West Dean Garden's celebrated apple collection is housed within and around the Walled Garden. There are over 100 varieties of apple and 45 varieties of pear, including heritage varieties with links to West Sussex, many of them trained into exquisite traditional shapes.
In its heyday, at the turn of the last century, this area would
have been the furiously active 'engine room' for driving the whole
of the extensive gardens operation. Fruit was a very important part
of the kitchen garden economy with a wide variety of different
fruits being produced at all times of the year utilising the
'forcing' capacity of the glasshouses and frames. Pineapples, figs,
peaches, nectarines, grapes, cherries, plums, soft fruit, pears and
apples were all grown to perfection, polished prepared and taken to
the great house.
The apple gained a status in the British Isles that it has never achieved elsewhere. In 1883 there was a National Apple Congress held in the Great Vinery of the Chiswick Gardens of the Royal Horticultural Society. Its aim was to resolve the confusion of identities which had developed and to select a good range of apples for commercial growers, but it also served as a triumphant display of the diversity of apples growing throughout the country. There were 1,500 varieties and the event attracted thousands of visitors and was kept open an extra week to accommodate all who wished to see it.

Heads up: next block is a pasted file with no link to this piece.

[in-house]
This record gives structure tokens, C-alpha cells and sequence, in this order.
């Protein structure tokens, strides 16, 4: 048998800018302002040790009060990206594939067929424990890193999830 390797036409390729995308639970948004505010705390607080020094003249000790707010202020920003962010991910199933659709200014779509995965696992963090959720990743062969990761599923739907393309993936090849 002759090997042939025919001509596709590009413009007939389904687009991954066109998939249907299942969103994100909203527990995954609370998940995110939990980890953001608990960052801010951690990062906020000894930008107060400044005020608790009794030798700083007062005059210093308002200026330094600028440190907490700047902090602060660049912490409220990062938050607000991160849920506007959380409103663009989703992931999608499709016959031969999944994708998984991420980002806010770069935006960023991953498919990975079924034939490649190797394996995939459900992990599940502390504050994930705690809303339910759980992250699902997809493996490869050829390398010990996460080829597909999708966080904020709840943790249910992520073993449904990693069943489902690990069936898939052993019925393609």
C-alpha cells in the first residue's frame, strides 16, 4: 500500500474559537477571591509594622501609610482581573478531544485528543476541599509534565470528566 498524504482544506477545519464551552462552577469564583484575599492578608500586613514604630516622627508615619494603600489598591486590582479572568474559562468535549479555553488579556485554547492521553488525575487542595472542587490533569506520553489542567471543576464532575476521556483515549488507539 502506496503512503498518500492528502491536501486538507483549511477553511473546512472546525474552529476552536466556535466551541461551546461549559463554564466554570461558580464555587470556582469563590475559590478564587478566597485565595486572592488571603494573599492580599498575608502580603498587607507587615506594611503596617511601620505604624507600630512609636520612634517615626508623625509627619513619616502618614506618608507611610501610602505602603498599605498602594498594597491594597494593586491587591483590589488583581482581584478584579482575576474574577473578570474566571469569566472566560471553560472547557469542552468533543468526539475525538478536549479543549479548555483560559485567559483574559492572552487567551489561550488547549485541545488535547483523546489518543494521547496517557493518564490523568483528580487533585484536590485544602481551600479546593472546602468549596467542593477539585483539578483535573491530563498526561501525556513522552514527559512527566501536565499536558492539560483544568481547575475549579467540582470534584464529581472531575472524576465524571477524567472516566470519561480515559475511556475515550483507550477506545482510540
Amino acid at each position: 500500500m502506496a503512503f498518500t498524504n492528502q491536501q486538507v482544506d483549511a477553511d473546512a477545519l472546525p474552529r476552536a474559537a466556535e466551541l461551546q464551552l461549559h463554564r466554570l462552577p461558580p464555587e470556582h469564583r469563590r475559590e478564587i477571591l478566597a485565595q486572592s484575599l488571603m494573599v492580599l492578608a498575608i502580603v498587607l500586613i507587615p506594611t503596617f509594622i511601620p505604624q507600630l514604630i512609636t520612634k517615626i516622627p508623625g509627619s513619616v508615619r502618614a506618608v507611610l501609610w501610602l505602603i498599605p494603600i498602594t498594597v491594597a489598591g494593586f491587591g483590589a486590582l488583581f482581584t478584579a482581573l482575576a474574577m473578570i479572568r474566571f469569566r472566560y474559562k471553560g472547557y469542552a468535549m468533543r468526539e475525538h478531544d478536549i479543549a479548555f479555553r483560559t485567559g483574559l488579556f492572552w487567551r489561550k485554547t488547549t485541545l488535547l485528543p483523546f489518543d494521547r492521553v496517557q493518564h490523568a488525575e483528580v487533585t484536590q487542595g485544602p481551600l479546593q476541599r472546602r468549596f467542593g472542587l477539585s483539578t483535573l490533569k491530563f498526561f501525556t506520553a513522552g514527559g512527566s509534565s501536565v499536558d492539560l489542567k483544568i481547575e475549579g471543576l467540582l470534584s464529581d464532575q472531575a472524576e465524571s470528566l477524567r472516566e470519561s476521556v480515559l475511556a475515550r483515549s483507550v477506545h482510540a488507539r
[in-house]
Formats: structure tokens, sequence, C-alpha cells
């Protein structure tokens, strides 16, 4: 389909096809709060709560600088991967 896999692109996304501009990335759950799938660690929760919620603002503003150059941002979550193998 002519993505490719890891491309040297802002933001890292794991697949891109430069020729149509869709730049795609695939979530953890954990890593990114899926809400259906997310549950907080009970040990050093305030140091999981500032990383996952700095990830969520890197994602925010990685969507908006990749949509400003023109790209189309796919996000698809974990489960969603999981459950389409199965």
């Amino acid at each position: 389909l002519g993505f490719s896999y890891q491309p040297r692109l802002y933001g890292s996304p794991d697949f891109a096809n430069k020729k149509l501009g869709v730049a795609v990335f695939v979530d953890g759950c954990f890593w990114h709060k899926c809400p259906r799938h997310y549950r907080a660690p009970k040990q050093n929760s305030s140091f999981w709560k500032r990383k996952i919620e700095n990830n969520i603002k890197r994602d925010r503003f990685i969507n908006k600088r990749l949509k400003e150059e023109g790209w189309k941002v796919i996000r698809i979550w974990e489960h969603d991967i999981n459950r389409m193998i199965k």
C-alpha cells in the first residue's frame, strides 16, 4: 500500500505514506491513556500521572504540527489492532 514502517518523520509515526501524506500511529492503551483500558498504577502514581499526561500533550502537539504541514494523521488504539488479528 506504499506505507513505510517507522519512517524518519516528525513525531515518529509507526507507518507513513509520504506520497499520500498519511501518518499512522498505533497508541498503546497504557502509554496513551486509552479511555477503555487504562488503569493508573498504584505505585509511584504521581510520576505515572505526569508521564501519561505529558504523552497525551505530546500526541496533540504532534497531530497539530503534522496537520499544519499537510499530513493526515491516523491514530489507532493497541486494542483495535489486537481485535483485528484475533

West Dean Gardens continues this tradition of
celebrating the apple with an annual autumn event,
Affair. You can bring along apples for West Dean's expert
gardeners to identify.
Sadly, increased competition from imports forced English growers to concentrate on a handful of good commercial varieties. The wealth of varieties once grown commercially lingered on in derelict orchards, declining Estate gardens and in the back gardens of cottages and houses across the country.
There has been a recent resurgence of interest in old orchards and apple varieties prompted by initiatives such as Common Ground's national Apple Day. West Dean's collection can be seen as part of this interest. Our collection has 4 main aims:
The bulk of the walled garden fruit was planted in the mid-nineties. Rootstocks used were MM106 for half standards and espaliers. M26 for 4-winged pyramids, goblets, espaliers and M9 for oblique cordons.
'The Book of Apples' by Joan Morgan and Alison Richards, Ebury
'The English Apple' by Rosanne Sanders, Phaidon, 1988.
'Charleston Kedding - A History of Kitchen Gardening' by Susan Campbell, Ebury Press,1996.